On Monday, Dr. Sue Dyson, renowned in equine orthopedics, gave the Frank J. Milne State-of-the-Art Lecture on “Equine Lameness: Clinical Judgment Meets Advanced Diagnostic Imaging.” Furnishing information for practitioners to efficiently diagnose lameness, she focused on three key areas: recognition of lameness, new knowledge about the limitations of diagnostic analgesia, and the value of MRI in diagnosing foot-related lameness.

Tuesday’s sessions moved to Medicine Updates: Diagnostics and Treatments, In-Depth: Geriatric Medicine/Metabolics, and In-Depth: Reproductive Endocrinology.  Presenting his paper “Dietary Management of Endocrine Disorders in the Older Horse,” Dr. Raymond Goer noted that “the proportion of the horse population regarded as ‘older’ or ‘aged’ has increased in recent years.” He described selected aspects of aging in horses, including digestive function, body condition; management of obesity; pasture access, and dietary supplements. He covered topics that owners of older horses may have to deal with, such as PPID and equine metabolic syndrome (EMS). “A primary clinical concern with both PPID and EMS is laminitis…” he wrote.

Tuesday afternoon’s sessions covered “How to Take and Interpret Radiographs of the Young Performance Horse.” Erin McKerney presented her co-authored paper “Fatal Musculoskeletal Injuries of the Metacarpolphalangeal and Metatarsophalangeal (Fetlock) Joings in California Racehorses: 139 Cases.” Her study analyzed postmortem examination records for deceased California racehorses that incurred a fatal fetlock injury, which comprised 50% of total injuries. Proximal sesamoid bone fracture was the most common cause of fetlock injury, with 66% showing a grossly visible pre-existing lesion. “The high prevalence of California racehorses that are euthanized because of fetlock breakdown injuries makes possible pattern recognition of fracture configuration and pre-existing lesions…that can aid in early detection and catastrophic injury prevention.”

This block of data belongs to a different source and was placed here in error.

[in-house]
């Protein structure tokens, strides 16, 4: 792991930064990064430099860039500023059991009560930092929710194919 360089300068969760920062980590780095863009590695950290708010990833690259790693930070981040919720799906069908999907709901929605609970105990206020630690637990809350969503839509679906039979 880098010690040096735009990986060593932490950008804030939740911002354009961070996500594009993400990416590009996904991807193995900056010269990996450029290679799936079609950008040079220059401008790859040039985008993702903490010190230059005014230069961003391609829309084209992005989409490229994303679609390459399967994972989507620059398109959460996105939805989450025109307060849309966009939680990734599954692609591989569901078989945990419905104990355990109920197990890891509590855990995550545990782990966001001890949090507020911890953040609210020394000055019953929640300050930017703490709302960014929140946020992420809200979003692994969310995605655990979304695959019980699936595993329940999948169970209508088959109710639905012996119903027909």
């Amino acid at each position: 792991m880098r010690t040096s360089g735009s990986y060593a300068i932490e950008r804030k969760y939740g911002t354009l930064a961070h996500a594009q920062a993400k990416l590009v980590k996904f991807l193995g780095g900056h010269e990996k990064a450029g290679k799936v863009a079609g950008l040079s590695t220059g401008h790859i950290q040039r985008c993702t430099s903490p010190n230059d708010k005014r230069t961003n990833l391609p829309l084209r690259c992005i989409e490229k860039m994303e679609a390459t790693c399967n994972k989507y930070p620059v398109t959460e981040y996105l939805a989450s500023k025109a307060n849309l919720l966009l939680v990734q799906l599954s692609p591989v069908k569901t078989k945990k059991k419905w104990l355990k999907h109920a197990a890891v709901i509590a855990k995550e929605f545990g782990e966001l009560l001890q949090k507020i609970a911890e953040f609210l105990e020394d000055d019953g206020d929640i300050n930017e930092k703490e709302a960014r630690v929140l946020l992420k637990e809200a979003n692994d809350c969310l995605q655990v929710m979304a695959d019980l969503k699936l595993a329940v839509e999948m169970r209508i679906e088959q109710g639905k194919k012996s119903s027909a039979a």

These sessions provided the perfect segue into Wednesday morning’s session: “Racing Related Lameness.” Dr. Christopher E. Kawcak further discussed the pathological processes that occur in the third metacarpal condyles, common sites of injury in the Thoroughbred racehorse.

Susan Stover, DVM, PhD, Diplomate ACVS, covered “Diagnostic workup of Upper-Limb Stress Fractures and Proximal Sesamoid Bone Stress Remodeling.” “Racehorses are susceptible to over-use injuries from repetitive motions incurred during intense training and competition,” she said. “Lameness varies markedly in severity between affected horses, from only a change in demeanor to non-weight bearing.” She showed in detail how the spine of the scapula can be palpated to detect scapular stress fractures.

The next How-To Session focused on “Field Anesthesia and Pain Management.” Alonso Guedes covered “How to Provide Pain Relief to Laminitis in the Field,” and Moderator John A.E. Hubbbell discussed “How to Produce 20 minutes of Equine Anesthesia in the Field” and “How to Safely Anesthetize a Horse for 60 Minutes or more in the Field.”

A social media dry lab offered practitioners a hands-on opportunity to learn how to develop and implement a social media strategy for their practice. During “The Business of Practice” sessions, practitioners learned the key communication skills necessary to strengthen client relationships and build success.

An expanded student program helped facilitate the transition from veterinary school to practice, and a professional development course addressed important topics facing impending graduates.

The AAEP’s 60th Annual Convention will take place in Salt Lake City, Utah, Dec. 6 – 10, 2014.  More information is available at www.aaep.org.